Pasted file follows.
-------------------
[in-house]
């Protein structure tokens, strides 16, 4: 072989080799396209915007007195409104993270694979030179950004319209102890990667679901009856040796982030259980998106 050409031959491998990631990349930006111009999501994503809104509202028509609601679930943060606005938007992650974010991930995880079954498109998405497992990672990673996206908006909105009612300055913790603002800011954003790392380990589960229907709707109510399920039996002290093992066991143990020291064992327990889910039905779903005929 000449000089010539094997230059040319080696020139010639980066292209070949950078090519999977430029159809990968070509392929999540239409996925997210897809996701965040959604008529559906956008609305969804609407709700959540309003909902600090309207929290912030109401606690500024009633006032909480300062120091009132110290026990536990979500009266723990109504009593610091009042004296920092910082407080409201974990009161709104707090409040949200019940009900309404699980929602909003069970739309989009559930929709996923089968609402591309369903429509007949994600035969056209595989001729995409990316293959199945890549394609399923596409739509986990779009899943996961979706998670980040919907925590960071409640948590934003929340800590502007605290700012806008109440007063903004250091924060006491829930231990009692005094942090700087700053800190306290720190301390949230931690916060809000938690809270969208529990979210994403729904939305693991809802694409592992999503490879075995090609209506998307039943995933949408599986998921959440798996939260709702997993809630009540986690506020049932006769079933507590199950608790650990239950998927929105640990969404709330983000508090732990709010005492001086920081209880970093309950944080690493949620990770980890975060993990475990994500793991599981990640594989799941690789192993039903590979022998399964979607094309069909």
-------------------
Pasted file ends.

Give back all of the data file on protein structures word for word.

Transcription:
[in-house]
């Protein structure tokens, strides 16, 4: 072989080799396209915007007195409104993270694979030179950004319209102890990667679901009856040796982030259980998106 050409031959491998990631990349930006111009999501994503809104509202028509609601679930943060606005938007992650974010991930995880079954498109998405497992990672990673996206908006909105009612300055913790603002800011954003790392380990589960229907709707109510399920039996002290093992066991143990020291064992327990889910039905779903005929 000449000089010539094997230059040319080696020139010639980066292209070949950078090519999977430029159809990968070509392929999540239409996925997210897809996701965040959604008529559906956008609305969804609407709700959540309003909902600090309207929290912030109401606690500024009633006032909480300062120091009132110290026990536990979500009266723990109504009593610091009042004296920092910082407080409201974990009161709104707090409040949200019940009900309404699980929602909003069970739309989009559930929709996923089968609402591309369903429509007949994600035969056209595989001729995409990316293959199945890549394609399923596409739509986990779009899943996961979706998670980040919907925590960071409640948590934003929340800590502007605290700012806008109440007063903004250091924060006491829930231990009692005094942090700087700053800190306290720190301390949230931690916060809000938690809270969208529990979210994403729904939305693991809802694409592992999503490879075995090609209506998307039943995933949408599986998921959440798996939260709702997993809630009540986690506020049932006769079933507590199950608790650990239950998927929105640990969404709330983000508090732990709010005492001086920081209880970093309950944080690493949620990770980890975060993990475990994500793991599981990640594989799941690789192993039903590979022998399964979607094309069909």